from the the-surveillance-that-never-sleeps dept.
According to the NYCLU's report, the NYPD has used IMSI catchers (essentially mobile cell towers powerful enough to induce all nearby cellular devices to connect to them, rather than commercial cell towers) more than 1,000 times in the past seven years.
From the El Reg article:
According to the NYCLU report, between 2008 and May of 2015 police used stingray hardware 1,016 times, and that permission to deploy the devices required a court order rather than a harder-to-obtain warrant.
The use of stingray devices by police has become a point of contention between law enforcement and groups who see the devices as a violation of personal privacy. Long used by the FBI, stingray devices impersonate legit cellphone towers to monitor nearby mobile phones and track their movements.
[...] "If carrying a cell phone means being exposed to military-grade surveillance equipment, then the privacy of nearly all New Yorkers is at risk," said NYCLU executive director Donna Lieberman.
"Considering the NYPD's troubling history of surveilling innocent people, it must at the very least establish strict privacy policies and obtain warrants prior to using intrusive equipment like Stingrays that can track people's cell phones."
This kind of gives a little more zing to the old saw "Welcome to New York. Now go home."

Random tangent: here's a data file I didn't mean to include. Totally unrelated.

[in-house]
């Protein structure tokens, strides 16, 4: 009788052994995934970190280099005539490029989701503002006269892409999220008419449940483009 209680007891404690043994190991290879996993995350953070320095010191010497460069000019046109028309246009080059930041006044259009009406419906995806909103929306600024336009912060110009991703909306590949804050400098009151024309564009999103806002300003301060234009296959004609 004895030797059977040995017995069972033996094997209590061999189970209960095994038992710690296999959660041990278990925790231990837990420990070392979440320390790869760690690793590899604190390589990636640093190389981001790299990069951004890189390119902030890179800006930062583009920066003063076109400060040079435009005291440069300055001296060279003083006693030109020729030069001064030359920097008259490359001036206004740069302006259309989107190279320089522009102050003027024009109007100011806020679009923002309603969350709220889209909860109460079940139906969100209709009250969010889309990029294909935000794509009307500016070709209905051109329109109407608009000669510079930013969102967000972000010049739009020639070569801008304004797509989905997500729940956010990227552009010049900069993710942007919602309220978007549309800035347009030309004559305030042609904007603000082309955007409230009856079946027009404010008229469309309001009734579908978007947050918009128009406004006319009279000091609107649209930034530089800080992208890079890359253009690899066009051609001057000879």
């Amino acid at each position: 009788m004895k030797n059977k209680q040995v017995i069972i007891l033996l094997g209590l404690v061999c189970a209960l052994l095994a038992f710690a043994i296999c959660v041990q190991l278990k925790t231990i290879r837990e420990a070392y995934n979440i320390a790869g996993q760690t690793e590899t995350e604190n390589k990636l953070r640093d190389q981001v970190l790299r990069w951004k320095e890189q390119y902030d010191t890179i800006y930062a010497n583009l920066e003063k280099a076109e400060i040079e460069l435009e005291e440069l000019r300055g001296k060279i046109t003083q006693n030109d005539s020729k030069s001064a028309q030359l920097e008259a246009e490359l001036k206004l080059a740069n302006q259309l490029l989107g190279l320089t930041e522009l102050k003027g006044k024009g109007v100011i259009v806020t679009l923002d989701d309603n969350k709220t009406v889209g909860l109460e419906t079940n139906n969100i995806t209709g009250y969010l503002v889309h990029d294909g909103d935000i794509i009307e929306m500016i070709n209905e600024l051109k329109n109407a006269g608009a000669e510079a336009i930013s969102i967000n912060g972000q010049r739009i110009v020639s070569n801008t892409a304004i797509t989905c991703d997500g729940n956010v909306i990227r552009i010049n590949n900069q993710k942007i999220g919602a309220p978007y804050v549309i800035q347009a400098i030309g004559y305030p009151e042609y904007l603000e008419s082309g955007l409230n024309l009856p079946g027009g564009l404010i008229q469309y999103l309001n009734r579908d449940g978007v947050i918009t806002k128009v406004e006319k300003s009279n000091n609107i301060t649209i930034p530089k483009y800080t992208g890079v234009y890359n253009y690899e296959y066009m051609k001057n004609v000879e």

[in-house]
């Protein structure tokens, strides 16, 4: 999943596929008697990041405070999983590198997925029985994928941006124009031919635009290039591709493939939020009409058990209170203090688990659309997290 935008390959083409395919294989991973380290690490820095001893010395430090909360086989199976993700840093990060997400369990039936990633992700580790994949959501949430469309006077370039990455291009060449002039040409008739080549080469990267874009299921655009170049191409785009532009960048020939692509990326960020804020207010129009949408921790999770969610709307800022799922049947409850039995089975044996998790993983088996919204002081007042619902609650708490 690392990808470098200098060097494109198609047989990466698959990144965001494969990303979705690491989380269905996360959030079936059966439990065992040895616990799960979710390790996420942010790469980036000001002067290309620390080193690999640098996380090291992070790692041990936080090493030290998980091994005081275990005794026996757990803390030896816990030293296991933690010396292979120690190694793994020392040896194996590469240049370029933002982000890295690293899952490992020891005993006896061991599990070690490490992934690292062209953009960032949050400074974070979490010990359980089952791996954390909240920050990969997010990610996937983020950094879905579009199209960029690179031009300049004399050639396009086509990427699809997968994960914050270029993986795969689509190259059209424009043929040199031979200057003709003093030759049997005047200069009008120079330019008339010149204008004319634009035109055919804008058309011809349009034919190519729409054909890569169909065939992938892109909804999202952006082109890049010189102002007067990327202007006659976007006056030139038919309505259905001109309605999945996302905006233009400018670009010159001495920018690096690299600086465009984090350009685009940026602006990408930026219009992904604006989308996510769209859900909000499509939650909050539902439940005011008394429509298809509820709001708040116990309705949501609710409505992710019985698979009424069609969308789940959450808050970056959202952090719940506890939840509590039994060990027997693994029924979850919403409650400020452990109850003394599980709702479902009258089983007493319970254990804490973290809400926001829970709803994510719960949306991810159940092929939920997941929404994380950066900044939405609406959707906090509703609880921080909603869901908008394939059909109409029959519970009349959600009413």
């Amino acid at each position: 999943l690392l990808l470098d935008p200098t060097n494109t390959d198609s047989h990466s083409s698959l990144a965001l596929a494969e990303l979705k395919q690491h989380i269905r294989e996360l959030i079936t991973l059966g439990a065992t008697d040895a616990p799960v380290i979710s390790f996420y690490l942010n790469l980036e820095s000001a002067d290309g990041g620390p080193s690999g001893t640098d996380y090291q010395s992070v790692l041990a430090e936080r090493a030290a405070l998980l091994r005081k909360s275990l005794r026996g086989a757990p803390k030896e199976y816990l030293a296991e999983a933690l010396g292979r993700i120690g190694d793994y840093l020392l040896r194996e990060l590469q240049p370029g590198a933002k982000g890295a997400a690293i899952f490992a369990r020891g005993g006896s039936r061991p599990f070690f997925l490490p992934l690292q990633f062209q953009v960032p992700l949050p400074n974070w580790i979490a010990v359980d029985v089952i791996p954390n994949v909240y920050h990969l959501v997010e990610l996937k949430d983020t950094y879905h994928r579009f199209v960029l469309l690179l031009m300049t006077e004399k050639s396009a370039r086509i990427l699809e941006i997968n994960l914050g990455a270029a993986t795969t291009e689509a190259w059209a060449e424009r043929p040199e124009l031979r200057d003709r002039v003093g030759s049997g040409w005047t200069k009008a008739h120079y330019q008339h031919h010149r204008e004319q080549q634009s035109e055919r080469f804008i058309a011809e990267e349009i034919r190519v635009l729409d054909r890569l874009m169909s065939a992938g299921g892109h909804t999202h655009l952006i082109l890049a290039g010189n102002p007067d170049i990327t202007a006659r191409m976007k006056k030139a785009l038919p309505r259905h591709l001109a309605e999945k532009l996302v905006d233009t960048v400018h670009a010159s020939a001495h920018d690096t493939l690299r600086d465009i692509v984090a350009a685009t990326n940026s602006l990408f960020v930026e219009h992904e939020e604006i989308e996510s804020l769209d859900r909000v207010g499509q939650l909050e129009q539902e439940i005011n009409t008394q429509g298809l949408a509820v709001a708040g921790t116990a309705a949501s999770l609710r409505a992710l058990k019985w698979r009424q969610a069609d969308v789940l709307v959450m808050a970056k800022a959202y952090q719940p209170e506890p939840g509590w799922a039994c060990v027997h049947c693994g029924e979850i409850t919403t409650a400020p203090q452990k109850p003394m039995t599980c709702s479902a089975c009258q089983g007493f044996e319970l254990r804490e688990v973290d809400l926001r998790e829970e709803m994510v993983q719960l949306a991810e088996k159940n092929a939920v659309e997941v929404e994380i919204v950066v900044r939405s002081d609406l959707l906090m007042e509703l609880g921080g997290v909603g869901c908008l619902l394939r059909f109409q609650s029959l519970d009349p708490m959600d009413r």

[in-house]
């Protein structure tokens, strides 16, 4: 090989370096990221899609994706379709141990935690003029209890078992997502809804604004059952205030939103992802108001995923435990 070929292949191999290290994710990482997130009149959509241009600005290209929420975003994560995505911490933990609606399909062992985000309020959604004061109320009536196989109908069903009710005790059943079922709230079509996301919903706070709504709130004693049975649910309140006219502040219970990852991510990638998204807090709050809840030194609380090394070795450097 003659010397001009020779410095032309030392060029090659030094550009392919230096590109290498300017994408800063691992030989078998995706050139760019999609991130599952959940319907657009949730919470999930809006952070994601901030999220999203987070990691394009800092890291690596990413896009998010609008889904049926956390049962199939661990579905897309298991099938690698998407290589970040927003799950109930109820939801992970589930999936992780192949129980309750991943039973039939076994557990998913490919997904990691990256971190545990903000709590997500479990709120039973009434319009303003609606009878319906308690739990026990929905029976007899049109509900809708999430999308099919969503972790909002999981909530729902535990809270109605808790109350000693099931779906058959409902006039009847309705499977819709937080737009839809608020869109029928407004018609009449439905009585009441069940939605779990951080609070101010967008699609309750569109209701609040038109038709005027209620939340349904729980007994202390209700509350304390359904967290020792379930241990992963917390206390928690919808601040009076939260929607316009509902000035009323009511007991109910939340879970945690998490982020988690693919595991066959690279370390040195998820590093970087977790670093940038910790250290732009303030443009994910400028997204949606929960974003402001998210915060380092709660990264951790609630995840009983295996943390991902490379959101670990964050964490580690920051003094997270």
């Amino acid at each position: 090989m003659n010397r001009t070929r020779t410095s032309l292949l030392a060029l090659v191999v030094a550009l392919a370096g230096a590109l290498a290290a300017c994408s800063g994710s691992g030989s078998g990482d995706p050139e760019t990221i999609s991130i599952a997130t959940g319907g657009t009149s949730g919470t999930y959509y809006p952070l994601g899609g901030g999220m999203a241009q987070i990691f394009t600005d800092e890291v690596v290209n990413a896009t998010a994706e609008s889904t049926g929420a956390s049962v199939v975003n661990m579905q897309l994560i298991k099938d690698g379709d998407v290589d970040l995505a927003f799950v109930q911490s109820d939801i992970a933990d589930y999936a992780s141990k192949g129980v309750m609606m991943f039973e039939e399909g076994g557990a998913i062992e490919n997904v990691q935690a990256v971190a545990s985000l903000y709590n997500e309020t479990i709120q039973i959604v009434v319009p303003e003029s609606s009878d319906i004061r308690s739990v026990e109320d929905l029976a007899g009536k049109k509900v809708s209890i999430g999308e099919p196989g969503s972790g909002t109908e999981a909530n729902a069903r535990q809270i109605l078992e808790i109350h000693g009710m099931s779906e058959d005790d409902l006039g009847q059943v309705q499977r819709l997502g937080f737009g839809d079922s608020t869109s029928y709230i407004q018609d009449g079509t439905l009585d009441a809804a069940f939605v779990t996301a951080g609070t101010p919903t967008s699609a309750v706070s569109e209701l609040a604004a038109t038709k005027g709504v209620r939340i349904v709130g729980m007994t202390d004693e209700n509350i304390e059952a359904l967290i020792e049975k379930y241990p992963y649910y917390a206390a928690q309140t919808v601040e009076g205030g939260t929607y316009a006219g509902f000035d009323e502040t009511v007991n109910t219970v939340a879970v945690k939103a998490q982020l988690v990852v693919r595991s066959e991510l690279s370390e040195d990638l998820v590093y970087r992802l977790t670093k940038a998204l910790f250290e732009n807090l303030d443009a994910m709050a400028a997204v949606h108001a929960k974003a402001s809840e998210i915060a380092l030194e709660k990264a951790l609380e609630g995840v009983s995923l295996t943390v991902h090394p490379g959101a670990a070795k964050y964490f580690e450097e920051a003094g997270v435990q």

The Department of Homeland Security (DHS) is acknowledging for the first time that foreign actors or criminals are using eavesdropping devices to track cellphone activity in Washington, D.C., according to a letter obtained by The Hill.
DHS in a letter to Sen. Ron Wyden (D-Ore.) last Monday said they came across unauthorized cell-site simulators in the Washington, D.C., area last year. Such devices, also known as "stingrays," can track a user's location data through their mobile phones and can intercept cellphone calls and messages.
[...] DHS official Christopher Krebs, the top official leading the NPPD, added in a separate letter accompanying his response that such use "of IMSI catchers by malicious actors to track and monitor cellular users is unlawful and threatens the security of communications, resulting in safety, economic and privacy risks."
DHS said they have not determined the users behind such eavesdropping devices, nor the type of devices being used. The agency also did not elaborate on how many devices it unearthed, nor where authorities located them.
Related: Police: Stingray Device Intercepts Mobile Phones
ACLU Reveals Greater Extent of FBI and Law Enforcement "Stingray" Use
US IRS Bought Stingray, Stingray II, and Hailstorm IMSI-Catchers
EFF Launches the Cell-Site Simulator Section of Street Level Surveillance
NYPD Making Heavy Use of Stingrays
New York Lawmakers Want Local Cops to Get Warrant Before Using Stingray
New Jersey State Police Spent $850,000 on Harris Corp. Stingray Devices